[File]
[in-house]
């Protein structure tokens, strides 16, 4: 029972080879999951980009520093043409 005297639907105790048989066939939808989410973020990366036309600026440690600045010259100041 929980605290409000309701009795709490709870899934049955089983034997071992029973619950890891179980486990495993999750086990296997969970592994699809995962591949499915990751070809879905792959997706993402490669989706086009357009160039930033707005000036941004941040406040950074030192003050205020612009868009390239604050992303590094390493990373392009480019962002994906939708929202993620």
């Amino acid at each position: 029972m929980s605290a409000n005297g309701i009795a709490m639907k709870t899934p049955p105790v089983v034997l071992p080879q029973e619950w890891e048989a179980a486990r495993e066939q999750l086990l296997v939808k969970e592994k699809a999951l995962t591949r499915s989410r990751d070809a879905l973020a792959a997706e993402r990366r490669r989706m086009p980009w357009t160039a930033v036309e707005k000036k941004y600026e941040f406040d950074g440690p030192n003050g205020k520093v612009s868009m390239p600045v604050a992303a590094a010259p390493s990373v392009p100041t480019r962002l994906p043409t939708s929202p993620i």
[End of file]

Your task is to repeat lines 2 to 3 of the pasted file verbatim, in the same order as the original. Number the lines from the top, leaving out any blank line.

């Protein structure tokens, strides 16, 4: 029972080879999951980009520093043409 005297639907105790048989066939939808989410973020990366036309600026440690600045010259100041 929980605290409000309701009795709490709870899934049955089983034997071992029973619950890891179980486990495993999750086990296997969970592994699809995962591949499915990751070809879905792959997706993402490669989706086009357009160039930033707005000036941004941040406040950074030192003050205020612009868009390239604050992303590094390493990373392009480019962002994906939708929202993620």
């Amino acid at each position: 029972m929980s605290a409000n005297g309701i009795a709490m639907k709870t899934p049955p105790v089983v034997l071992p080879q029973e619950w890891e048989a179980a486990r495993e066939q999750l086990l296997v939808k969970e592994k699809a999951l995962t591949r499915s989410r990751d070809a879905l973020a792959a997706e993402r990366r490669r989706m086009p980009w357009t160039a930033v036309e707005k000036k941004y600026e941040f406040d950074g440690p030192n003050g205020k520093v612009s868009m390239p600045v604050a992303a590094a010259p390493s990373v392009p100041t480019r962002l994906p043409t939708s929202p993620i």